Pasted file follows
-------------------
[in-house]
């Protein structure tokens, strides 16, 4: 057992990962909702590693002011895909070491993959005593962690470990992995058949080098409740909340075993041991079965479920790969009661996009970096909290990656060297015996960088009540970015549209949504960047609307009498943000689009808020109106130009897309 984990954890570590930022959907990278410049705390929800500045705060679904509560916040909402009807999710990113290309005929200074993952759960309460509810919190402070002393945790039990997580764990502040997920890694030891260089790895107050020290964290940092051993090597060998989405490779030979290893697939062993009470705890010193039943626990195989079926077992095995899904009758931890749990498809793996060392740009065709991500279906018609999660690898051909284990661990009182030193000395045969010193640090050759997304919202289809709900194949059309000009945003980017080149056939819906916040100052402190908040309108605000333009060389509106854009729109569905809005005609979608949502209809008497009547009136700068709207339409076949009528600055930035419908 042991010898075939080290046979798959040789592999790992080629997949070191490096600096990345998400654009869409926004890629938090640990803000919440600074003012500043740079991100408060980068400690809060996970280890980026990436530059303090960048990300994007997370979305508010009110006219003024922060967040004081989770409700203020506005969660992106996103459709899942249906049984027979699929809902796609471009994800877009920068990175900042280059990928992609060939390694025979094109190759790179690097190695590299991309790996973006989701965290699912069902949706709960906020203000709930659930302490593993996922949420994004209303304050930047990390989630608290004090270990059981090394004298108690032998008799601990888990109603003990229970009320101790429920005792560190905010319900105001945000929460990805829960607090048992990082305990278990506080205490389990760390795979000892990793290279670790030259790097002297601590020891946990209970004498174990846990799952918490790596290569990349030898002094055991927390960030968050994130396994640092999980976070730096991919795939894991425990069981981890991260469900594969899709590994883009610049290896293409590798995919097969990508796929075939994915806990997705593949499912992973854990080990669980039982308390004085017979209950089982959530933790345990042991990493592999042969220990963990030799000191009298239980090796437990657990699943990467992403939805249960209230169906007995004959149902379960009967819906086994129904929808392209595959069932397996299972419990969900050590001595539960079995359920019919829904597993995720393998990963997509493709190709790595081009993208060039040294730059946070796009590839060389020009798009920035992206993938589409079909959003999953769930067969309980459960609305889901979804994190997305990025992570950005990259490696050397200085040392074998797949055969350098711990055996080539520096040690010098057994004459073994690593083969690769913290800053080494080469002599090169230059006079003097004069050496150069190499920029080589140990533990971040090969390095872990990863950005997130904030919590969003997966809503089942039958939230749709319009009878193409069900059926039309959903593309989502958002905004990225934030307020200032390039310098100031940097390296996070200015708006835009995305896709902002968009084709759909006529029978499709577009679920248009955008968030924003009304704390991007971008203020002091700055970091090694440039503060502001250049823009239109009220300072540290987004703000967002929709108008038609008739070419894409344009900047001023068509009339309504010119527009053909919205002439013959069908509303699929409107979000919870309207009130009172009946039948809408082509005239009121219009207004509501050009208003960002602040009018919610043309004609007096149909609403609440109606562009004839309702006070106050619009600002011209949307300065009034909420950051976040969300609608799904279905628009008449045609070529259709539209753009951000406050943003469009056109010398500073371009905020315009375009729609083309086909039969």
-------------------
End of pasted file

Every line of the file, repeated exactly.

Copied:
[in-house]
């Protein structure tokens, strides 16, 4: 057992990962909702590693002011895909070491993959005593962690470990992995058949080098409740909340075993041991079965479920790969009661996009970096909290990656060297015996960088009540970015549209949504960047609307009498943000689009808020109106130009897309 984990954890570590930022959907990278410049705390929800500045705060679904509560916040909402009807999710990113290309005929200074993952759960309460509810919190402070002393945790039990997580764990502040997920890694030891260089790895107050020290964290940092051993090597060998989405490779030979290893697939062993009470705890010193039943626990195989079926077992095995899904009758931890749990498809793996060392740009065709991500279906018609999660690898051909284990661990009182030193000395045969010193640090050759997304919202289809709900194949059309000009945003980017080149056939819906916040100052402190908040309108605000333009060389509106854009729109569905809005005609979608949502209809008497009547009136700068709207339409076949009528600055930035419908 042991010898075939080290046979798959040789592999790992080629997949070191490096600096990345998400654009869409926004890629938090640990803000919440600074003012500043740079991100408060980068400690809060996970280890980026990436530059303090960048990300994007997370979305508010009110006219003024922060967040004081989770409700203020506005969660992106996103459709899942249906049984027979699929809902796609471009994800877009920068990175900042280059990928992609060939390694025979094109190759790179690097190695590299991309790996973006989701965290699912069902949706709960906020203000709930659930302490593993996922949420994004209303304050930047990390989630608290004090270990059981090394004298108690032998008799601990888990109603003990229970009320101790429920005792560190905010319900105001945000929460990805829960607090048992990082305990278990506080205490389990760390795979000892990793290279670790030259790097002297601590020891946990209970004498174990846990799952918490790596290569990349030898002094055991927390960030968050994130396994640092999980976070730096991919795939894991425990069981981890991260469900594969899709590994883009610049290896293409590798995919097969990508796929075939994915806990997705593949499912992973854990080990669980039982308390004085017979209950089982959530933790345990042991990493592999042969220990963990030799000191009298239980090796437990657990699943990467992403939805249960209230169906007995004959149902379960009967819906086994129904929808392209595959069932397996299972419990969900050590001595539960079995359920019919829904597993995720393998990963997509493709190709790595081009993208060039040294730059946070796009590839060389020009798009920035992206993938589409079909959003999953769930067969309980459960609305889901979804994190997305990025992570950005990259490696050397200085040392074998797949055969350098711990055996080539520096040690010098057994004459073994690593083969690769913290800053080494080469002599090169230059006079003097004069050496150069190499920029080589140990533990971040090969390095872990990863950005997130904030919590969003997966809503089942039958939230749709319009009878193409069900059926039309959903593309989502958002905004990225934030307020200032390039310098100031940097390296996070200015708006835009995305896709902002968009084709759909006529029978499709577009679920248009955008968030924003009304704390991007971008203020002091700055970091090694440039503060502001250049823009239109009220300072540290987004703000967002929709108008038609008739070419894409344009900047001023068509009339309504010119527009053909919205002439013959069908509303699929409107979000919870309207009130009172009946039948809408082509005239009121219009207004509501050009208003960002602040009018919610043309004609007096149909609403609440109606562009004839309702006070106050619009600002011209949307300065009034909420950051976040969300609608799904279905628009008449045609070529259709539209753009951000406050943003469009056109010398500073371009905020315009375009729609083309086909039969």